Supposedly the home of the museli-munching Guardian readers: for one of London’s most desirable locations, Islington has a funny reputation. But N1 has so much to offer. From the full-on fun of Upper Street – which has more bars and restaurants than any other street in Britain – to the charming canals and back-alleys, Islington has everything on its doorstep. Here’s our guide to living like a local in Islington – and getting the most from one of London’s quirkiest postcodes.
Ultra Cool Cafe Hangout
OK, if you don’t like cool places, look away now. Sawyer & Gray is the ultimate hipster cafe, but even that sells it short. Single-origin beans provided by guest roasters take care of the coffee, and a Scandi-style minimalism informs the decor – think untreated wood, black-and-white chiaroscuro colour palettes and brass light fittings. A range of handmade sandwiches and specials, from avocado on toast to Eggs Benedict, seals the deal.
Gastropub with Principles
Every neighbourhood needs a favourite pub, and Islington is no exception. The Duke of Cambridge seems to capture the spirit of Islington perfectly. Partnered with Riverford farms, one of the UK’s most celebrated food producers and farm shops, the Duke of Cambridge has a truly knock-out menu featuring beef short rib, rainbow chard and Moroccan-stewed pepper chachouka. A runner-up at last year’s the Observer Food Monthly Awards, the food here is great. But the pub itself is also top-notch: all their beers are from small microbreweries, with no big brands stocked, and all their soft-drinks are hand-pressed. Great food, great drinks and a conscience: what’s not to love?
Creative Vegetarian Restaurant with a Community Vibe
You can get meat all kinds of ways in London, but good vegetarian food is surprisingly rare. Islington locals are fortunate enough to have one of the city’s most loved vegetarian restaurants just around the corner. Forget chestnut mushrooms stuffed in burgers – this is properly imaginative dining, with fresh vegetables, grains and pulses transformed into complex and delicious dishes. A number of dishes are vegan, too, so there’s something for everyone to enjoy.
Avant-Garde Drama with an Intimate Feel
The Almeida isn’t one of London’s biggest theatres, but it’s definitely one of its edgiest. Respected around the world, the Almeida’s provocative output has consistently drawn crowds from all over the city. The 325-seater theatre has a personal feel, keeping audiences close to the action. If you like brave, thoughtful theatre, this is the place for you.
Middle Eastern Restaurant and Deli
One of Britain’s most sought-after chefs and food writers, Yotam Ottolenghi’s restaurant colourful Middle Eastern and North African cuisine is excellent. With long, communal tables, Ottolenghi is a great place to relax with friends over a leisurely brunch or dinner. It’s also a deli, dishing up fresh meat, cheese and vegetables to locals. Lucky!
Rustic Italian Restaurant
A good Italian restaurant is a must. The Handbook wouldn’t move anywhere without one. Trullo is Islington’s Italian joint of choice. Simple, fresh Italian ingredients are brought together harmoniously – the papardelle with eight-hour cooked beef shin ragu is eye-poppingly good – with great service and atmosphere. The food critics, from Jay Rayner to Giles Coren, absolutely love it, and so do the locals.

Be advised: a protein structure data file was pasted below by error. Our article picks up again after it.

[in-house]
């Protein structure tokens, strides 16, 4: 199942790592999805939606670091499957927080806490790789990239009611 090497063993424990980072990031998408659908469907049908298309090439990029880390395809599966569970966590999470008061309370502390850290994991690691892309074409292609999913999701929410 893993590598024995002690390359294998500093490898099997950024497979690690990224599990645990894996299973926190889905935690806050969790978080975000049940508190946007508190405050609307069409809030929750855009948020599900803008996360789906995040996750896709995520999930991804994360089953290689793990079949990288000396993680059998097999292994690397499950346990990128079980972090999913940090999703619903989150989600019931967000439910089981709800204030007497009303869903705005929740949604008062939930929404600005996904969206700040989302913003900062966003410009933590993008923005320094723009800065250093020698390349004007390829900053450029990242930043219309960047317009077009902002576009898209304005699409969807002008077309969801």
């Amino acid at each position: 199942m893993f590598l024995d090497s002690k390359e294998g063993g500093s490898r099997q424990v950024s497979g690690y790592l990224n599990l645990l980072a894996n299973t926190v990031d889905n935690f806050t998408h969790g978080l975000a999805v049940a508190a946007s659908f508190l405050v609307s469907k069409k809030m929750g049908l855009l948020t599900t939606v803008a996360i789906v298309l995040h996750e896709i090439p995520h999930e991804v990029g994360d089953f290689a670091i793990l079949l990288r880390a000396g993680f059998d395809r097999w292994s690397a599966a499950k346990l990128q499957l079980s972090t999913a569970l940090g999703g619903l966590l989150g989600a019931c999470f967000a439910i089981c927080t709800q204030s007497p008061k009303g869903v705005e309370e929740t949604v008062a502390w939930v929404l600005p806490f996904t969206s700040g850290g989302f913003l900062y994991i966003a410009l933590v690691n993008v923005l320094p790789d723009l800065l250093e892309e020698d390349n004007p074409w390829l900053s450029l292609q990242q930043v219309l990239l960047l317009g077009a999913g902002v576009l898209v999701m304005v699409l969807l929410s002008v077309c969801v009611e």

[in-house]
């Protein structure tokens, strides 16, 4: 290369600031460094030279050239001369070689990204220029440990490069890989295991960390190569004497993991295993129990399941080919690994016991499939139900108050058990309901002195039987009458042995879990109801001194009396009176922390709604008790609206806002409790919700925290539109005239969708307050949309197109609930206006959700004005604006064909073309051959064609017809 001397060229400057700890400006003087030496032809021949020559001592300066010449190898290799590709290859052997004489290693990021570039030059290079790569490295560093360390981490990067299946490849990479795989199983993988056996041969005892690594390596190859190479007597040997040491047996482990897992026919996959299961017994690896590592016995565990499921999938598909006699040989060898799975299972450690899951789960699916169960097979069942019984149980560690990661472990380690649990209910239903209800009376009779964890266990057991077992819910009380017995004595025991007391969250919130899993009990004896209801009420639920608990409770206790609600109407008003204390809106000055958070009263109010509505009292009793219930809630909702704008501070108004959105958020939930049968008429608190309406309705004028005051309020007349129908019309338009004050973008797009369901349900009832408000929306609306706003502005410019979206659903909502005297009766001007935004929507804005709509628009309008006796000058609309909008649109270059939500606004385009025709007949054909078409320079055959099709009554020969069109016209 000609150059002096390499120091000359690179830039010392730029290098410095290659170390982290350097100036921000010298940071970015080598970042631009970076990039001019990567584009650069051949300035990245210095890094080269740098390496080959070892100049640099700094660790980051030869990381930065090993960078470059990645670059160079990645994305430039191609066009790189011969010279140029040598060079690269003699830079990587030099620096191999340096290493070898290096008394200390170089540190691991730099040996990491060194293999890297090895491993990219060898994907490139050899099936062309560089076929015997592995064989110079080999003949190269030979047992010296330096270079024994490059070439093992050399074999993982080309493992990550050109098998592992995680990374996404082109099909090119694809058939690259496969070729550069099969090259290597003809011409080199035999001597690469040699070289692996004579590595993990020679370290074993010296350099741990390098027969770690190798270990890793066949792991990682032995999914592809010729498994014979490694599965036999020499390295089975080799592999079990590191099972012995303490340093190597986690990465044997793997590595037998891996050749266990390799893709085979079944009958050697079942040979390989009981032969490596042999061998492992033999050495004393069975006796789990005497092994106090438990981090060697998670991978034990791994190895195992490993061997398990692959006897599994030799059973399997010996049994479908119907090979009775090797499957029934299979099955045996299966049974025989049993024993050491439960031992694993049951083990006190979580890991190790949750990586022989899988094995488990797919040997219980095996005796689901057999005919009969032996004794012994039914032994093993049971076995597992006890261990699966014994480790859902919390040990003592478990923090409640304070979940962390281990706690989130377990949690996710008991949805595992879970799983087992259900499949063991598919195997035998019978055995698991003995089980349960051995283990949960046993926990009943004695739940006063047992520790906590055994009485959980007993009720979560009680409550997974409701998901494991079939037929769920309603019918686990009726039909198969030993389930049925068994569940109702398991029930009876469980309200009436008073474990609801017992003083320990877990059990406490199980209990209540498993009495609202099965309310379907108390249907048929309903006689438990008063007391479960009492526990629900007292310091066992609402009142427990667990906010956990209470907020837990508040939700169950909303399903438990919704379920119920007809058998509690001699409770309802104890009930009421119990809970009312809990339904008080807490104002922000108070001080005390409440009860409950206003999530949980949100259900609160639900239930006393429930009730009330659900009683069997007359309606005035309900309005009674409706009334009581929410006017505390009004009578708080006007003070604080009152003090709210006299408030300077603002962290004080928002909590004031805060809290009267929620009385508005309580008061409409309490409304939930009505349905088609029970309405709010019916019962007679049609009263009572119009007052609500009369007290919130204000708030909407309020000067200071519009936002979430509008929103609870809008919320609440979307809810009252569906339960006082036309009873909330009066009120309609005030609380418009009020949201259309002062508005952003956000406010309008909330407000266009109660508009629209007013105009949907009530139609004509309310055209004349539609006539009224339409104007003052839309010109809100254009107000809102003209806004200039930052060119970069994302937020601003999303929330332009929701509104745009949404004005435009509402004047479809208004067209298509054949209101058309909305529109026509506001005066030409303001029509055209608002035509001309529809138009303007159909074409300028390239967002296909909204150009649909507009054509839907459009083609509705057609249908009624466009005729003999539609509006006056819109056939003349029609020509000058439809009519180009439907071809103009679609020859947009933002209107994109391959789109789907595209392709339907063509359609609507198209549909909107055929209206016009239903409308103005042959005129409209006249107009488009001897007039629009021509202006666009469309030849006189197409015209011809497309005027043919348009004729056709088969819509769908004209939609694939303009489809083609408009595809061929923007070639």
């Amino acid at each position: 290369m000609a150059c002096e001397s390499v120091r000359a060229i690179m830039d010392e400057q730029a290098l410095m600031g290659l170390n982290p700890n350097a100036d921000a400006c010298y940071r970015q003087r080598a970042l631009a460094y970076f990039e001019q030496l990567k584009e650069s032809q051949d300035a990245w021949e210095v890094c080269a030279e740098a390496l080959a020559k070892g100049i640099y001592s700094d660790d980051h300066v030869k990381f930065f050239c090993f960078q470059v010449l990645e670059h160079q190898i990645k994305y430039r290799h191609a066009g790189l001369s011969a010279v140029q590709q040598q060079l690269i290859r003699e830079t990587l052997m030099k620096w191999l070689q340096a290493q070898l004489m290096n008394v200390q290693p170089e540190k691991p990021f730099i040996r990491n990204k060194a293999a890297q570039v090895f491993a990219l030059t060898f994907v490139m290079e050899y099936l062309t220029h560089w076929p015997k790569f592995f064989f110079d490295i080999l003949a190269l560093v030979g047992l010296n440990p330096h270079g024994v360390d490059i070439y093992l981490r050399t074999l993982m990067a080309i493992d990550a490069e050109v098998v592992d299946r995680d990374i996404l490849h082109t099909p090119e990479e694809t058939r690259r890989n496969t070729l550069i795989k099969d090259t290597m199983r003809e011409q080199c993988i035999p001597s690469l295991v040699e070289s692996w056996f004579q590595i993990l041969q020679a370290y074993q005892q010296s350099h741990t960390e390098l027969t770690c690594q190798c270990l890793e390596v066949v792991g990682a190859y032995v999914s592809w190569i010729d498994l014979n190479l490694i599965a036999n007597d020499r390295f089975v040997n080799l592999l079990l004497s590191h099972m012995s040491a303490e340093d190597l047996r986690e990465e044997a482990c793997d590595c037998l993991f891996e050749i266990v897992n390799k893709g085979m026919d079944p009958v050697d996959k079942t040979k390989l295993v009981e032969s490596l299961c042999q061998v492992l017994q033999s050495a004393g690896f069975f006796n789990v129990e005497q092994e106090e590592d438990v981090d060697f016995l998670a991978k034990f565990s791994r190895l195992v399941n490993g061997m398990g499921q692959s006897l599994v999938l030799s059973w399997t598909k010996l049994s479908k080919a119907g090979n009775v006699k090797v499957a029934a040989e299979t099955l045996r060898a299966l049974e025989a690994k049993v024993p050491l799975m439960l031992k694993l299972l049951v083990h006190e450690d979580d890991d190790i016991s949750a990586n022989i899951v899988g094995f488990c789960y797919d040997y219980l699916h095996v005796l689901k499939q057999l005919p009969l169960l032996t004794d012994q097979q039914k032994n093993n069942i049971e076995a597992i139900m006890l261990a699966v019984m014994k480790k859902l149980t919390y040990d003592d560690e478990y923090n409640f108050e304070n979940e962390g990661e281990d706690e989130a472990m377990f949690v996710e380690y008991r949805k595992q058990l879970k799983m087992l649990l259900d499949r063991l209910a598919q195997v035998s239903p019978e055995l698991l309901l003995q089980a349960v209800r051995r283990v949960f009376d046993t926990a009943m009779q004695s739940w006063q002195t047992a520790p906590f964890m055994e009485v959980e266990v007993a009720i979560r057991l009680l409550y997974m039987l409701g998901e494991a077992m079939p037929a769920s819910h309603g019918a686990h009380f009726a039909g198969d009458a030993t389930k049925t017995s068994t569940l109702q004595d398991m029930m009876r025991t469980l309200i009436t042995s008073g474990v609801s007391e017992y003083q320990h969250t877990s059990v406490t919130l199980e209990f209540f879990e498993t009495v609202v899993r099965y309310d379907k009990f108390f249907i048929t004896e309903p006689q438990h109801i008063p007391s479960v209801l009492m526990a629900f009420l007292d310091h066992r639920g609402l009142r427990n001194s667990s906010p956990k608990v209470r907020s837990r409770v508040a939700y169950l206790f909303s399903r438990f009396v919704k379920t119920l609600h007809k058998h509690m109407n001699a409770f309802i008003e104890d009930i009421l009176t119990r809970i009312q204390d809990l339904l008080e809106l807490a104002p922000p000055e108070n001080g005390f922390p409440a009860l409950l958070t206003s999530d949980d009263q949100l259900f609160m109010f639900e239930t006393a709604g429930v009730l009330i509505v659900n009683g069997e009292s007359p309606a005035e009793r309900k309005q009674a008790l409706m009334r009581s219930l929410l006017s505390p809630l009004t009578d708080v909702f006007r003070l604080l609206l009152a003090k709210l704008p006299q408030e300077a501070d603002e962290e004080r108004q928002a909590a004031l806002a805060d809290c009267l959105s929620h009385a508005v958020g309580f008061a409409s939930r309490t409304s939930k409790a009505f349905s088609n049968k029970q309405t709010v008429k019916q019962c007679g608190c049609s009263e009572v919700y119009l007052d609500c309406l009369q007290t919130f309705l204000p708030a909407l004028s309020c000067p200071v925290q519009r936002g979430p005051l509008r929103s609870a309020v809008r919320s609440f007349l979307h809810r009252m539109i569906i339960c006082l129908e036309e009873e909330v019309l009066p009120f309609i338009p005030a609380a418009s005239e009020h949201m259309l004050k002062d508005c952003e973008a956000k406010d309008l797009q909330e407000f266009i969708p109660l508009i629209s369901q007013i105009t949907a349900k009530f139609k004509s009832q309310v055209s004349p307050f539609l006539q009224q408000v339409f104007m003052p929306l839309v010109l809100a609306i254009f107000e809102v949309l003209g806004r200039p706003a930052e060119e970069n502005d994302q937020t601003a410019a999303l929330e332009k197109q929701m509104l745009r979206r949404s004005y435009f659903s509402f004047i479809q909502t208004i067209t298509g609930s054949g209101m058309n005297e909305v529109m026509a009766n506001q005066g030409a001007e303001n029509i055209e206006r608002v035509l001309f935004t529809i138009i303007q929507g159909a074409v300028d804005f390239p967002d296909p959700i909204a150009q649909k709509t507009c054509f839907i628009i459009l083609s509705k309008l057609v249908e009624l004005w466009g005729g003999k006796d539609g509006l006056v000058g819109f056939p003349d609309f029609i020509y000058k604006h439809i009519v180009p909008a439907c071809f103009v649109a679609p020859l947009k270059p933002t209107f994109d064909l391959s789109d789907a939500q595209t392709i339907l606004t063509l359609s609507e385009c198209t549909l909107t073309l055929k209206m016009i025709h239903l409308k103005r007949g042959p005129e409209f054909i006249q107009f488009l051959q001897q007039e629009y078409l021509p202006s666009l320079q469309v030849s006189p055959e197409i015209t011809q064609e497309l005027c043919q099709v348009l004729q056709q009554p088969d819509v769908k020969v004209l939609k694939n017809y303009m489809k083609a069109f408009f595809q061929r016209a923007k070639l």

Quirky Chinese Restaurant
Everybody knows that the Chinese food we eat in the UK is basically not Chinese. Takeaways up and down the country serve up a gloopy mush unknown in the Far East. Luckily, a new breed of Chinese restaurants are bringing the true taste of the Orient to our shores. Chinese Laundry, on Upper Street, goes one step further. Inspired by 1980s Chinese domestic life, the restaurant looks like a real house. Try the Old Beijing Lamb Skewers with cumin and chilli, or the thrice-cooked layered pork belly (Mei Cai Kou rou). The Chinese ’80s have never tasted so good.
Beautiful Sugar-Free Bakery
Sugar is seriously addictive. The Handbook knows this from bitter personal experience. Hats off to Romeo’s, then, for becoming London’s first sugar-free bakery. Yep, you heard right – everything, from the delightful cakes to the delicate pastries, are made entirely without sugar. They shouldn’t taste this good, but they do. Romeo’s also bake fresh bread every day and whip up some seriously tasty quiches.
Relaxed Modern European Restaurant
In an area full of traditional European restaurants, Salut! stands out from the crowd. Describing itself as ‘a fusion between Nordic and French with some German influences’, Salut’s menu is full of rejuvenating treats. Enormous street-facing windows flood the place with natural light, and the friendly staff create a relaxed, informal atmosphere.
Traditional French Brasserie
Alsatian cuisine isn’t well known in London, but if Bellanger is anything to go by it definitely needs to be. Founded by the team behind the legendary Brasserie Zedel and The Wolseley, Bellanger’s big-game pedigree is backed up by the menu. Traditional treats like Tartes flambées (a bit like France’s answer to pizza, topped with fromage blanc, onion and lardons) and choucroute are a revelation, transporting you to a rustic French brasserie. No wonder Islingtonites love it.